Mono 3.0 Adds Async, Improves SGen GC and More

by Roopesh Shenoy on Oct 23, 2012 |

Miguel De Icaza has announced the release of Mono 3.0, which comes with several improvements such as Async, better SGen GC, improved Eval API and .NET 4.5 compatibility.  

Mono 3.0 is an update to 2.10, which was the last stable release. Some of the new features had been included in 2.11.x preview releases earlier in the year. Notable changes are as follows -

  • C# Async compiler
  • Integrates several Open Source bits from Microsoft stack – ASP.NET MVC 4, ASP.NET WebPages, Entity Framework, Razor, System.Json
  • SGen Garbage Collector is now the default GC and gets several performance and scaling improvements to better leverage multi-processor hardware. SGen has been ported to Windows and MIPS as well
  • Eval() API can now compile entire types instead of just expressions. The compiler-as-a-service is also no longer a global compiler and can be instantiated in multiple scopes
  • Several run-time optimizations for types such as ThreadLocal<T> and List<T>
  • New attributes that can force compiler in-lining for performance tuning
  • Can be compiled as a 64-bit binary on MacOS (although ships only as 32-bit)
  • Soft Debugger improvements for better performance with USB connected devices
  • F# 3.0 will be bundled with Mono on OS X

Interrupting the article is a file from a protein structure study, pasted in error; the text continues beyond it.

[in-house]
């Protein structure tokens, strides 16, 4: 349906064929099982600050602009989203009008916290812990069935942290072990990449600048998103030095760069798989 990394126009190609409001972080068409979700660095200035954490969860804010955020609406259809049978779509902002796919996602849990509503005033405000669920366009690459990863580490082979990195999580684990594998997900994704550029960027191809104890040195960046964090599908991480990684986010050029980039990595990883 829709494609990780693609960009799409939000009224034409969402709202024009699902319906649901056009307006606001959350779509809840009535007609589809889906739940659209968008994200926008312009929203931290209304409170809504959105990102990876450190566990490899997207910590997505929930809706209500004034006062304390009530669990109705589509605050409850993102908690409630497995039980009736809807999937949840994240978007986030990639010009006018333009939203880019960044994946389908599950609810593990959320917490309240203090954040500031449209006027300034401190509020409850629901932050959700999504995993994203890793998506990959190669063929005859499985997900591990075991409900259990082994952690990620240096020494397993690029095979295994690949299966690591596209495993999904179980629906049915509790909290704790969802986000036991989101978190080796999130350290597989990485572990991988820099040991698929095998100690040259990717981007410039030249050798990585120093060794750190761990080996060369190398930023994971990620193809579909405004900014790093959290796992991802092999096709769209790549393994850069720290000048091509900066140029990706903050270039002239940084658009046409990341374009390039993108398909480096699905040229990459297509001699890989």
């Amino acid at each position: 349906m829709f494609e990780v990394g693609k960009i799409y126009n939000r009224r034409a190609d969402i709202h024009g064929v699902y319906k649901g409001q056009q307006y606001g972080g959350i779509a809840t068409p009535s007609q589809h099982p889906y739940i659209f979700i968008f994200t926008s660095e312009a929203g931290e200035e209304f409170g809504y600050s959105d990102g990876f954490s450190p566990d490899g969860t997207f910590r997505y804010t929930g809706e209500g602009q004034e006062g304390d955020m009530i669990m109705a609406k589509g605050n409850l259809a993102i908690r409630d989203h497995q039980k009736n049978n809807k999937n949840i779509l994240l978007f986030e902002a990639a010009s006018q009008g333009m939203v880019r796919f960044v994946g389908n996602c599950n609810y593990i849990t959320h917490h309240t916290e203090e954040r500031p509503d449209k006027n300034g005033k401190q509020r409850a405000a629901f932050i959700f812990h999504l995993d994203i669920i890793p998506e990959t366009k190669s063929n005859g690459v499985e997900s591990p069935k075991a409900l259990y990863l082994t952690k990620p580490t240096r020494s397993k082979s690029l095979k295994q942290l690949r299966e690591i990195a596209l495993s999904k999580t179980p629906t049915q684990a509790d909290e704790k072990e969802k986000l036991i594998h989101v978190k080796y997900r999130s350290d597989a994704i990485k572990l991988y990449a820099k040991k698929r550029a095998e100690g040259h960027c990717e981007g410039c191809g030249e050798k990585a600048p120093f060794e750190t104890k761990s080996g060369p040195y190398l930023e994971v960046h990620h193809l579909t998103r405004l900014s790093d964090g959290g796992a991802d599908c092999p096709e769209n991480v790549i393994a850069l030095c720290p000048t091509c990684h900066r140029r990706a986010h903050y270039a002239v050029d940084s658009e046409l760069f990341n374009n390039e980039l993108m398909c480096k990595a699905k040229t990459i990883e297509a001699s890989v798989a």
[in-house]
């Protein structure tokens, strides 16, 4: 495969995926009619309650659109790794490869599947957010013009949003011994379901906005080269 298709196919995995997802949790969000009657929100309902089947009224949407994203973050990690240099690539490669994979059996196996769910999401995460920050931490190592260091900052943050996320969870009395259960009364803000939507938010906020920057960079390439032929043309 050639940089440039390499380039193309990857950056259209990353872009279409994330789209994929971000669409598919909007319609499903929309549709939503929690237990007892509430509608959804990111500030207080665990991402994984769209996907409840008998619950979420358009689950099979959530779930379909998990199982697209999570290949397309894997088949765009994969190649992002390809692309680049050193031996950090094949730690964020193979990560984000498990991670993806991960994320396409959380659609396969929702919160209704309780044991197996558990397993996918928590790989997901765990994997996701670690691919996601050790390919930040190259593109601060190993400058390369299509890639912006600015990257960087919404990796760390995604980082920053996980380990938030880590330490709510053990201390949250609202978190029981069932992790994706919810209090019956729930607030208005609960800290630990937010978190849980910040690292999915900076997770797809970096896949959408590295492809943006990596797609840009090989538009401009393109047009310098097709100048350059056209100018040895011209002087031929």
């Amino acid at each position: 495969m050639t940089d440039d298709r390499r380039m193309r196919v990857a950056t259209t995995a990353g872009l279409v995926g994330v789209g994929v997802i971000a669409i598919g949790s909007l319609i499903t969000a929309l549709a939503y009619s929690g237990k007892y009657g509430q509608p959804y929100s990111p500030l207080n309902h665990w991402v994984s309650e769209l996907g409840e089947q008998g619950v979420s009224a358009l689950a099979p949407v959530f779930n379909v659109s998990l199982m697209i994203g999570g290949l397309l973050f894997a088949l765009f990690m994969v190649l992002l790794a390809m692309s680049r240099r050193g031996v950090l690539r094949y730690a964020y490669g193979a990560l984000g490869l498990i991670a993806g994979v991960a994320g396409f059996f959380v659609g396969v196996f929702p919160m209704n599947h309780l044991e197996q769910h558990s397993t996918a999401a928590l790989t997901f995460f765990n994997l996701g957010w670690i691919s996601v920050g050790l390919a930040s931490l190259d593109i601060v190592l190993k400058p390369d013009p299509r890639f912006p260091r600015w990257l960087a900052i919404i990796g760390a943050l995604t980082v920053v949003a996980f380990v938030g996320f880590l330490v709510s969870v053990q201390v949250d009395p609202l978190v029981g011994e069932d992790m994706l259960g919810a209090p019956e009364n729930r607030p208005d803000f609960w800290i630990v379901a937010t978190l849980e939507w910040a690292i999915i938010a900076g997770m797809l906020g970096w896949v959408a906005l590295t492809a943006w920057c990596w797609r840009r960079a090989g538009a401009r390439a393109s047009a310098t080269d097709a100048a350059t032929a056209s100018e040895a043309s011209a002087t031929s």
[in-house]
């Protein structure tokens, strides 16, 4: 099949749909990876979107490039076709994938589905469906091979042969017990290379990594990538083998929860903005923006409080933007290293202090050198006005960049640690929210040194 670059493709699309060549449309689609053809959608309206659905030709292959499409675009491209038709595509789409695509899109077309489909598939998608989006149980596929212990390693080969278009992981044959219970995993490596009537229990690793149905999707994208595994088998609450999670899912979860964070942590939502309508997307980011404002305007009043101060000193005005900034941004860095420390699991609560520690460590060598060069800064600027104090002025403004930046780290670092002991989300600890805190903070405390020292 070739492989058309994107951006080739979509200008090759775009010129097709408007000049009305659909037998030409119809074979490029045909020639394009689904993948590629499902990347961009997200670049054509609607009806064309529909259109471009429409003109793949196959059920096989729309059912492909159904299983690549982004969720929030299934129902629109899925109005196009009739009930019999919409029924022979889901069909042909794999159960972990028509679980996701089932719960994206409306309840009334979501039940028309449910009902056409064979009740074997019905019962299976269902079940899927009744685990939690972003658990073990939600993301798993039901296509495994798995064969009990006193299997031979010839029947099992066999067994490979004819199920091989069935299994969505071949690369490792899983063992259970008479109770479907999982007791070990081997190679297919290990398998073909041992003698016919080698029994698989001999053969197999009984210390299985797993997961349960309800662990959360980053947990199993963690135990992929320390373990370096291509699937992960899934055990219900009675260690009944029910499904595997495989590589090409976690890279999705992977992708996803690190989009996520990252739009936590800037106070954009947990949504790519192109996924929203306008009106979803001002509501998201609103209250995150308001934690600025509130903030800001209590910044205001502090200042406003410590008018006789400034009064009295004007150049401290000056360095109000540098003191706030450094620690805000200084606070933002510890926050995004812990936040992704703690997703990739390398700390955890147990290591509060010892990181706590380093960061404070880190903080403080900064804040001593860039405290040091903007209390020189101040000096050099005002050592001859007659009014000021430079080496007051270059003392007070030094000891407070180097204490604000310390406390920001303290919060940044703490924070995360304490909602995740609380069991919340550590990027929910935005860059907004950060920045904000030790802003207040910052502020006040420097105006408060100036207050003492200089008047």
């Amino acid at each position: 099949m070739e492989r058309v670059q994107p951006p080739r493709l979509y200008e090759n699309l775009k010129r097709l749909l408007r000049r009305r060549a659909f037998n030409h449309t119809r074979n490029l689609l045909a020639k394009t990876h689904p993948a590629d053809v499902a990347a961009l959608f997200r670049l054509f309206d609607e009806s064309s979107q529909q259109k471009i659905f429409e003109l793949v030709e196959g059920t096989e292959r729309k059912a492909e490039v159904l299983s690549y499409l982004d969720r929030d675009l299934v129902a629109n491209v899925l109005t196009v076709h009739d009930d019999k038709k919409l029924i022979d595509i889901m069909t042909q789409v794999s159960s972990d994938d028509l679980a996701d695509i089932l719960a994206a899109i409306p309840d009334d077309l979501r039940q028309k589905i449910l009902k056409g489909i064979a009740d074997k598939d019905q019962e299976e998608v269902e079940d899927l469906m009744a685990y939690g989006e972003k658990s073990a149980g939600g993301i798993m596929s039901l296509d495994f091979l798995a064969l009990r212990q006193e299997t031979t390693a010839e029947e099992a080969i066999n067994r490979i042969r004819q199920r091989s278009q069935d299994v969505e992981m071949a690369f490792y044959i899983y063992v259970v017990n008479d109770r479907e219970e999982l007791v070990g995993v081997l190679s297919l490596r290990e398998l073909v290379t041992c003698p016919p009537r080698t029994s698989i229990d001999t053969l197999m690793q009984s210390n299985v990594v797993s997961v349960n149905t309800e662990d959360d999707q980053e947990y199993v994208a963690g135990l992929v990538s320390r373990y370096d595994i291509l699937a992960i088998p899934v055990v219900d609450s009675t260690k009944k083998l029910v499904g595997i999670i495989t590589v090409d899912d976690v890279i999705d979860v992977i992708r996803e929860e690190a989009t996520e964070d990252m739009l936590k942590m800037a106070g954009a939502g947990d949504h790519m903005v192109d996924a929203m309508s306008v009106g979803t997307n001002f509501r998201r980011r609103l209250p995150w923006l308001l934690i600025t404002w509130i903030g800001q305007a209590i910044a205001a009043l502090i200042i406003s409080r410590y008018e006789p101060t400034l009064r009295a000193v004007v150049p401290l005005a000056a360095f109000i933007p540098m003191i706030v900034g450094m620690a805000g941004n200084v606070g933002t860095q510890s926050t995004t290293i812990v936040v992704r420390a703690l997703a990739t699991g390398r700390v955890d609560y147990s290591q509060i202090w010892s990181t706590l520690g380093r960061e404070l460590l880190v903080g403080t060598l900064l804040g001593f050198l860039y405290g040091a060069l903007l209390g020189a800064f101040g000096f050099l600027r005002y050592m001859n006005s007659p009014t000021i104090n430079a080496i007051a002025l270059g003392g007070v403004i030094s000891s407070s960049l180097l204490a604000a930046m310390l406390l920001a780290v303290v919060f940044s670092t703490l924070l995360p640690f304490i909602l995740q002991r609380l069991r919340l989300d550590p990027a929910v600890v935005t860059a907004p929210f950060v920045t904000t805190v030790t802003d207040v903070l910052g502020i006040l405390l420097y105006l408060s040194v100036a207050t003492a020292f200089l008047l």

• Mono’s implementation of the SQLite database now supports iOS’s cryptographic APIs. It also allows changing the threading model as a configuration.

You can have see more details on the changes in the release notes.

Miguel indicates that all of these improvements should make it to MonoTouch and Mono For Android in due time. He also suggests that the Mono development will now aim for faster releases, so major development will happen in separate branches and then merged into the master branch, keeping the master as stable as possible at all times.

One of the general issues raised by developers with Mono is the continuing lack of a Cross-platform UI story – mono team currently recommends building a native interface for each platform on top of a common set of core functionality. A suggestion by Miguel was to use either GTK#, Qt with Qyoto bindings for C# or a new toolkit called Xwt .

Note that as of this writing, only the OS X binaries have been published and binaries for other platforms are yet to be published by the community. You can however build from updated sources

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